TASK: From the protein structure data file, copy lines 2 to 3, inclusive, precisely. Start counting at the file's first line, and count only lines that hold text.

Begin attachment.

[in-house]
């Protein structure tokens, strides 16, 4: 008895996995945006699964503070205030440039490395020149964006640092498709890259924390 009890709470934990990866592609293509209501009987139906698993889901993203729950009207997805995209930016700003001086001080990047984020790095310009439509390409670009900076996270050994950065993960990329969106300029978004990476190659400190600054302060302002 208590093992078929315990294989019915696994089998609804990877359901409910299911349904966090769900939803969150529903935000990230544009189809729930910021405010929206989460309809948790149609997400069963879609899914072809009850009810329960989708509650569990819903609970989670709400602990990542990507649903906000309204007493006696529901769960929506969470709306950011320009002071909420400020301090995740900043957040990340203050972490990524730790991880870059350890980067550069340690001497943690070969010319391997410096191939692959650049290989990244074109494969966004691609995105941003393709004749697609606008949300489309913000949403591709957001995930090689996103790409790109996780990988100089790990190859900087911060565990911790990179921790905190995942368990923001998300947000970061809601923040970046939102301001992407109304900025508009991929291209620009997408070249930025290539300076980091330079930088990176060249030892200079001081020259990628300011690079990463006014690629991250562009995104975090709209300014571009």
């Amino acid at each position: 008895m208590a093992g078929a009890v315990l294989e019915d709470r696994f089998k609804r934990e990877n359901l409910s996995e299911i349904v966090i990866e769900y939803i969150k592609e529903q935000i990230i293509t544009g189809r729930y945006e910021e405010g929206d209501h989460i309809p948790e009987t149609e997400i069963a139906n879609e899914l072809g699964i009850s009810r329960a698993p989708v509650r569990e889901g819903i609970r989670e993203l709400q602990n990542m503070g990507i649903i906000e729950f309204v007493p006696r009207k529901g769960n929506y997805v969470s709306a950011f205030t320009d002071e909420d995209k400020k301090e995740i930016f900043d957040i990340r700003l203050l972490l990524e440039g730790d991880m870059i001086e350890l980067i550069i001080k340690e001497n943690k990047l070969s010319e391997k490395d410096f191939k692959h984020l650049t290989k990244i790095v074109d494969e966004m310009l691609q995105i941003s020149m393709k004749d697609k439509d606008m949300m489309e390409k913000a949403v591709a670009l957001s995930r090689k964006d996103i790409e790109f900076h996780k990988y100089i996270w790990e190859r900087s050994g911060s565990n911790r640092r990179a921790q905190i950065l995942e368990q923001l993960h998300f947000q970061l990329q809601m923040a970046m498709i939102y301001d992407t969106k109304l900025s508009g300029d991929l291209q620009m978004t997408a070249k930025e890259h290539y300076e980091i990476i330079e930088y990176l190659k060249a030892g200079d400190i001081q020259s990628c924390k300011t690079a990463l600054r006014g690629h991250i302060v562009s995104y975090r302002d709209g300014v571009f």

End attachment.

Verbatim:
């Protein structure tokens, strides 16, 4: 008895996995945006699964503070205030440039490395020149964006640092498709890259924390 009890709470934990990866592609293509209501009987139906698993889901993203729950009207997805995209930016700003001086001080990047984020790095310009439509390409670009900076996270050994950065993960990329969106300029978004990476190659400190600054302060302002 208590093992078929315990294989019915696994089998609804990877359901409910299911349904966090769900939803969150529903935000990230544009189809729930910021405010929206989460309809948790149609997400069963879609899914072809009850009810329960989708509650569990819903609970989670709400602990990542990507649903906000309204007493006696529901769960929506969470709306950011320009002071909420400020301090995740900043957040990340203050972490990524730790991880870059350890980067550069340690001497943690070969010319391997410096191939692959650049290989990244074109494969966004691609995105941003393709004749697609606008949300489309913000949403591709957001995930090689996103790409790109996780990988100089790990190859900087911060565990911790990179921790905190995942368990923001998300947000970061809601923040970046939102301001992407109304900025508009991929291209620009997408070249930025290539300076980091330079930088990176060249030892200079001081020259990628300011690079990463006014690629991250562009995104975090709209300014571009």
């Amino acid at each position: 008895m208590a093992g078929a009890v315990l294989e019915d709470r696994f089998k609804r934990e990877n359901l409910s996995e299911i349904v966090i990866e769900y939803i969150k592609e529903q935000i990230i293509t544009g189809r729930y945006e910021e405010g929206d209501h989460i309809p948790e009987t149609e997400i069963a139906n879609e899914l072809g699964i009850s009810r329960a698993p989708v509650r569990e889901g819903i609970r989670e993203l709400q602990n990542m503070g990507i649903i906000e729950f309204v007493p006696r009207k529901g769960n929506y997805v969470s709306a950011f205030t320009d002071e909420d995209k400020k301090e995740i930016f900043d957040i990340r700003l203050l972490l990524e440039g730790d991880m870059i001086e350890l980067i550069i001080k340690e001497n943690k990047l070969s010319e391997k490395d410096f191939k692959h984020l650049t290989k990244i790095v074109d494969e966004m310009l691609q995105i941003s020149m393709k004749d697609k439509d606008m949300m489309e390409k913000a949403v591709a670009l957001s995930r090689k964006d996103i790409e790109f900076h996780k990988y100089i996270w790990e190859r900087s050994g911060s565990n911790r640092r990179a921790q905190i950065l995942e368990q923001l993960h998300f947000q970061l990329q809601m923040a970046m498709i939102y301001d992407t969106k109304l900025s508009g300029d991929l291209q620009m978004t997408a070249k930025e890259h290539y300076e980091i990476i330079e930088y990176l190659k060249a030892g200079d400190i001081q020259s990628c924390k300011t690079a990463l600054r006014g690629h991250i302060v562009s995104y975090r302002d709209g300014v571009f």